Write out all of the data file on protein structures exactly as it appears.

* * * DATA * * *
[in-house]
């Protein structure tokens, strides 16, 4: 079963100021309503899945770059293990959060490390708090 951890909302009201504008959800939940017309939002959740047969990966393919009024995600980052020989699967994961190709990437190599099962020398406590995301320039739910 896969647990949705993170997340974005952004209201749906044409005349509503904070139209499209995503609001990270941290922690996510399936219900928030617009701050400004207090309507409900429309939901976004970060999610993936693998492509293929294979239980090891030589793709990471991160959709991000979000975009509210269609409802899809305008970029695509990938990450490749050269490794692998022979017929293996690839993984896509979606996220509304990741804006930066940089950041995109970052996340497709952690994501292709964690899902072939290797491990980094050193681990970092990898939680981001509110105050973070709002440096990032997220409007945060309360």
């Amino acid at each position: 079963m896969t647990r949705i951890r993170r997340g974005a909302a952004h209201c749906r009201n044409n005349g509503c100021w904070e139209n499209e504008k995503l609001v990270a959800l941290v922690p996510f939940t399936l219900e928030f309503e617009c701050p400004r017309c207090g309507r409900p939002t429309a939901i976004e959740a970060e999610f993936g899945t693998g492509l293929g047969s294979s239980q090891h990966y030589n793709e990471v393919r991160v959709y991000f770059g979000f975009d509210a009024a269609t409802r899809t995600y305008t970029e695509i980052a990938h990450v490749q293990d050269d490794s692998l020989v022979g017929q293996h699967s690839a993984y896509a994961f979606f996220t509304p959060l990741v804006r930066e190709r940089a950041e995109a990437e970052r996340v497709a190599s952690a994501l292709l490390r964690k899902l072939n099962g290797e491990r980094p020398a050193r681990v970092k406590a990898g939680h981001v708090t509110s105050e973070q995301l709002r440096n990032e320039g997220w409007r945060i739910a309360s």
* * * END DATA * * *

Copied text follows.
[in-house]
């Protein structure tokens, strides 16, 4: 079963100021309503899945770059293990959060490390708090 951890909302009201504008959800939940017309939002959740047969990966393919009024995600980052020989699967994961190709990437190599099962020398406590995301320039739910 896969647990949705993170997340974005952004209201749906044409005349509503904070139209499209995503609001990270941290922690996510399936219900928030617009701050400004207090309507409900429309939901976004970060999610993936693998492509293929294979239980090891030589793709990471991160959709991000979000975009509210269609409802899809305008970029695509990938990450490749050269490794692998022979017929293996690839993984896509979606996220509304990741804006930066940089950041995109970052996340497709952690994501292709964690899902072939290797491990980094050193681990970092990898939680981001509110105050973070709002440096990032997220409007945060309360």
């Amino acid at each position: 079963m896969t647990r949705i951890r993170r997340g974005a909302a952004h209201c749906r009201n044409n005349g509503c100021w904070e139209n499209e504008k995503l609001v990270a959800l941290v922690p996510f939940t399936l219900e928030f309503e617009c701050p400004r017309c207090g309507r409900p939002t429309a939901i976004e959740a970060e999610f993936g899945t693998g492509l293929g047969s294979s239980q090891h990966y030589n793709e990471v393919r991160v959709y991000f770059g979000f975009d509210a009024a269609t409802r899809t995600y305008t970029e695509i980052a990938h990450v490749q293990d050269d490794s692998l020989v022979g017929q293996h699967s690839a993984y896509a994961f979606f996220t509304p959060l990741v804006r930066e190709r940089a950041e995109a990437e970052r996340v497709a190599s952690a994501l292709l490390r964690k899902l072939n099962g290797e491990r980094p020398a050193r681990v970092k406590a990898g939680h981001v708090t509110s105050e973070q995301l709002r440096n990032e320039g997220w409007r945060i739910a309360s």